Background: Allergen sensitization is associated with asthma and allergic disease in children, but such a relationship has not been confirmed in Chinese populations.
Objectives: The objective of this study was to evaluate the effects of allergen sensitization and family history of atopy on asthma and allergic disease in Chinese schoolchildren from three southeast Asian populations.
Methods: Written questionnaires on respiratory and allergic symptoms were completed by parents of children of secondary-school age (age range 12 to 18 years) in Hong Kong (n = 1062), Kota Kinabalu in eastern Malaysia (n = 409), and San Bu in southern China (n = 737). A subsample of school-children underwent skin prick testing to common inhalant allergens (Hong Kong 471 children, Kota Kinabalu 321, San Bu 647).
Results: The prevalence of asthma and allergic disease in schoolchildren was highest in Hong Kong, intermediate in Kota Kinabalu, and lowest in San Bu. However, the overall rate of atopic sensitization was similar in the three populations (49% to 63%). House dust mite and cockroach were the two most common allergens causing sensitization and these gave rise to more than 95% of the positive skin test results in all three populations. By regression analysis, mite allergy was associated with rhinitis and asthma in all three populations, and a family history of asthma, rhinitis, or eczema was strongly associated with respective symptoms in the subjects. After adjusting for age, sex, atopic status, and family history of allergic disease, the place of residence remained a significant independent factor for asthma (odds ratio [OR] = 1.0 for Hong Kong, 0.57 for Kota Kinabalu, 0.15 for San Bu, p < 0.001), rhinitis (OR = 1.0 for Hong Kong, 0.59 for Kota Kinabalu, 0.15 for San Bu, p < 0.001), or eczema (OR = 1.0 for Hong Kong, 0.35 for Kota Kinabalu, 1.01 for San Bu, p < 0.001).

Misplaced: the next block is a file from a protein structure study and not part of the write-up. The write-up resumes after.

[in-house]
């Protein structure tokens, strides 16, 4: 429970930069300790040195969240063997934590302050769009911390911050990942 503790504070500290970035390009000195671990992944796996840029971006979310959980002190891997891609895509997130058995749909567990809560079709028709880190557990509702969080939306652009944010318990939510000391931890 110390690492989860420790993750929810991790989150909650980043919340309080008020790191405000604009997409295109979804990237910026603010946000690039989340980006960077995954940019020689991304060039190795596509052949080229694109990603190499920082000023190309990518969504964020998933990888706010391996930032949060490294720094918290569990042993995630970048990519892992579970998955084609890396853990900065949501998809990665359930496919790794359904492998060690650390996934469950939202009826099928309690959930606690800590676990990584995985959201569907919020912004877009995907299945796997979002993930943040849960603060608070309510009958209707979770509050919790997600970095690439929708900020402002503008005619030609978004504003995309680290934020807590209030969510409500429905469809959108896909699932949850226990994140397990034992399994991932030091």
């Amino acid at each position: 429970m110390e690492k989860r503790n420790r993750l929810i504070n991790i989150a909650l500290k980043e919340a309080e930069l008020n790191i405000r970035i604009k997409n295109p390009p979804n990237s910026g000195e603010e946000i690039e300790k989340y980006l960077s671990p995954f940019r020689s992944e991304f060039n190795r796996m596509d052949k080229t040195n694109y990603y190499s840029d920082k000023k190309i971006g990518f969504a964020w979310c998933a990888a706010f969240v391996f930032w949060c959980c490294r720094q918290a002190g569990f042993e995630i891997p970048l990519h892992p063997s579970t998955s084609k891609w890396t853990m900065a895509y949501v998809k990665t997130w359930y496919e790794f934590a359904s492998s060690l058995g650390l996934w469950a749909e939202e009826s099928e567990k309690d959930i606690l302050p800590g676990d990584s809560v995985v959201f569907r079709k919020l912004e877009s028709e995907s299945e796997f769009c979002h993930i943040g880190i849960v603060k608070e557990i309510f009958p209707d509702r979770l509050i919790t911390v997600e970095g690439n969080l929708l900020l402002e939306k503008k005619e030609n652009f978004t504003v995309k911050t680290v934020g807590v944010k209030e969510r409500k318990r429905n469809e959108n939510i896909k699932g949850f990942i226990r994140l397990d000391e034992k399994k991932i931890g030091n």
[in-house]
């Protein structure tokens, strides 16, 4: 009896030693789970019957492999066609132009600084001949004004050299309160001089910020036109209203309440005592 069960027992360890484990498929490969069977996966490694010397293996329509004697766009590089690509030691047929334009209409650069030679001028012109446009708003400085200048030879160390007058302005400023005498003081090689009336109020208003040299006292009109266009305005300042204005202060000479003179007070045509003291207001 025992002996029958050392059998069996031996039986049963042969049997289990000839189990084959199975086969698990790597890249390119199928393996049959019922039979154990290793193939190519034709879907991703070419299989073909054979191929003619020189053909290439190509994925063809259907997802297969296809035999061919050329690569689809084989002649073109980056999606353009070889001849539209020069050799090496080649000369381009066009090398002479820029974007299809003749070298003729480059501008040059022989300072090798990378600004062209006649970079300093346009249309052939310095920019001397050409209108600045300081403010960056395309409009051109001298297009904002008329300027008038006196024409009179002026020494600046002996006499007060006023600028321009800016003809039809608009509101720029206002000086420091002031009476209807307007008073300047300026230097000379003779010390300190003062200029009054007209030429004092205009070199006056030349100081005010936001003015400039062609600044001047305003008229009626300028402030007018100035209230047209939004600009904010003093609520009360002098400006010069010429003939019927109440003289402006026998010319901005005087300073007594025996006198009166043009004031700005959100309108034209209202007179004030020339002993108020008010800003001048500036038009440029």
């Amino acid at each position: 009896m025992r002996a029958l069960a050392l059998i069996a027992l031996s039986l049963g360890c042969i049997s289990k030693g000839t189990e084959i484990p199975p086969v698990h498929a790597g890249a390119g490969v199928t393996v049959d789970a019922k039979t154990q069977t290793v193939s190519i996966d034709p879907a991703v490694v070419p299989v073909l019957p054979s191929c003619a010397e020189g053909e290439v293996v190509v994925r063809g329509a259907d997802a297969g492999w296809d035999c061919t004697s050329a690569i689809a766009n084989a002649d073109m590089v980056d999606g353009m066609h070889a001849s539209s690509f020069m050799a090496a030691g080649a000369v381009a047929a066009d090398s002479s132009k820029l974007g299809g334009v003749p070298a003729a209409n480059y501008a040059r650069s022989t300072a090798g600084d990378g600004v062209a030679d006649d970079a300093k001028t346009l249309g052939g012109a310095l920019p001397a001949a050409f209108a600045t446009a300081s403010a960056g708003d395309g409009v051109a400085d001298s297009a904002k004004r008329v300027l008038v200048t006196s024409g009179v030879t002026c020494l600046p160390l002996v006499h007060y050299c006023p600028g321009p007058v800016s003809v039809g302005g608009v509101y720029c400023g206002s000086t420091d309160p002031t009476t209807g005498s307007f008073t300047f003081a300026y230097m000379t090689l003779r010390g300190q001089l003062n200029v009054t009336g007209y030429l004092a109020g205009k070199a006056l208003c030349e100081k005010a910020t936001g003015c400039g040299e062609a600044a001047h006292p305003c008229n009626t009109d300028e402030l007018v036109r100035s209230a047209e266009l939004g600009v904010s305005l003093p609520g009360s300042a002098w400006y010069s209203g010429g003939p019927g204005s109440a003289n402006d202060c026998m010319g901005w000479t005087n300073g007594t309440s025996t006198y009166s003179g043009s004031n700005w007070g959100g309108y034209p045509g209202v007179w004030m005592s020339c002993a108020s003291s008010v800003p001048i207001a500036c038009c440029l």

Conclusion: Sensitization to indoor allergens was a significant risk factor for asthma and allergic disease, and familial clustering of disease was common in the region. However, the marked difference in disease prevalence in the three southeast Asian populations of Chinese schoolchildren cannot be explained by atopic sensitization and family history alone, and the place of residence was an independent risk factor for asthma and allergies, which suggests an important environmental role in disease pathogenesis.